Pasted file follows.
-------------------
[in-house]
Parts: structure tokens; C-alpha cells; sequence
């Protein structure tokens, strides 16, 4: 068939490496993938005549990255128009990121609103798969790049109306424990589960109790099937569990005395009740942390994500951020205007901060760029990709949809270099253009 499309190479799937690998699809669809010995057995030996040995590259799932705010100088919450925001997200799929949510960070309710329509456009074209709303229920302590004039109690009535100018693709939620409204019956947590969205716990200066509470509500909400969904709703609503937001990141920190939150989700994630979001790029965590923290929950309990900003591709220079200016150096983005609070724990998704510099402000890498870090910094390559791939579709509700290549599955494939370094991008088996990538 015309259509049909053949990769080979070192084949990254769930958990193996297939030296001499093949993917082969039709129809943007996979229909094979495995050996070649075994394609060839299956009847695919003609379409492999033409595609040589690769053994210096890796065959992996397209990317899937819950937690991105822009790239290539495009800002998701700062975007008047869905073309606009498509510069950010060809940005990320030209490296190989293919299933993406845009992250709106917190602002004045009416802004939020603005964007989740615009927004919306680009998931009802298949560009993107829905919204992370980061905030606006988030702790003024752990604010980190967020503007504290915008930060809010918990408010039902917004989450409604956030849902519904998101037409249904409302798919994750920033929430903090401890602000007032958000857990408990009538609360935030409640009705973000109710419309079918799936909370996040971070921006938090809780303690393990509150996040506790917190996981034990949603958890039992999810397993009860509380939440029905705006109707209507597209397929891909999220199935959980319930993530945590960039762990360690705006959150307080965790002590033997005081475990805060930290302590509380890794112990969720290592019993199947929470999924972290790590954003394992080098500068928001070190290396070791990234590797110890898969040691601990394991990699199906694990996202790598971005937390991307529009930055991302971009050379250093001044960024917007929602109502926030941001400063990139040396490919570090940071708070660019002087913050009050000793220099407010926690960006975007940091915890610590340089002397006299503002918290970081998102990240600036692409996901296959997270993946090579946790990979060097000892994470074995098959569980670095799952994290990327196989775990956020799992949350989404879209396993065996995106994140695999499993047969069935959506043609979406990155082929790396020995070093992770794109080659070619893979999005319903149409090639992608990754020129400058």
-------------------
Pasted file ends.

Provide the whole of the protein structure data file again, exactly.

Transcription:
[in-house]
Parts: structure tokens; C-alpha cells; sequence
């Protein structure tokens, strides 16, 4: 068939490496993938005549990255128009990121609103798969790049109306424990589960109790099937569990005395009740942390994500951020205007901060760029990709949809270099253009 499309190479799937690998699809669809010995057995030996040995590259799932705010100088919450925001997200799929949510960070309710329509456009074209709303229920302590004039109690009535100018693709939620409204019956947590969205716990200066509470509500909400969904709703609503937001990141920190939150989700994630979001790029965590923290929950309990900003591709220079200016150096983005609070724990998704510099402000890498870090910094390559791939579709509700290549599955494939370094991008088996990538 015309259509049909053949990769080979070192084949990254769930958990193996297939030296001499093949993917082969039709129809943007996979229909094979495995050996070649075994394609060839299956009847695919003609379409492999033409595609040589690769053994210096890796065959992996397209990317899937819950937690991105822009790239290539495009800002998701700062975007008047869905073309606009498509510069950010060809940005990320030209490296190989293919299933993406845009992250709106917190602002004045009416802004939020603005964007989740615009927004919306680009998931009802298949560009993107829905919204992370980061905030606006988030702790003024752990604010980190967020503007504290915008930060809010918990408010039902917004989450409604956030849902519904998101037409249904409302798919994750920033929430903090401890602000007032958000857990408990009538609360935030409640009705973000109710419309079918799936909370996040971070921006938090809780303690393990509150996040506790917190996981034990949603958890039992999810397993009860509380939440029905705006109707209507597209397929891909999220199935959980319930993530945590960039762990360690705006959150307080965790002590033997005081475990805060930290302590509380890794112990969720290592019993199947929470999924972290790590954003394992080098500068928001070190290396070791990234590797110890898969040691601990394991990699199906694990996202790598971005937390991307529009930055991302971009050379250093001044960024917007929602109502926030941001400063990139040396490919570090940071708070660019002087913050009050000793220099407010926690960006975007940091915890610590340089002397006299503002918290970081998102990240600036692409996901296959997270993946090579946790990979060097000892994470074995098959569980670095799952994290990327196989775990956020799992949350989404879209396993065996995106994140695999499993047969069935959506043609979406990155082929790396020995070093992770794109080659070619893979999005319903149409090639992608990754020129400058």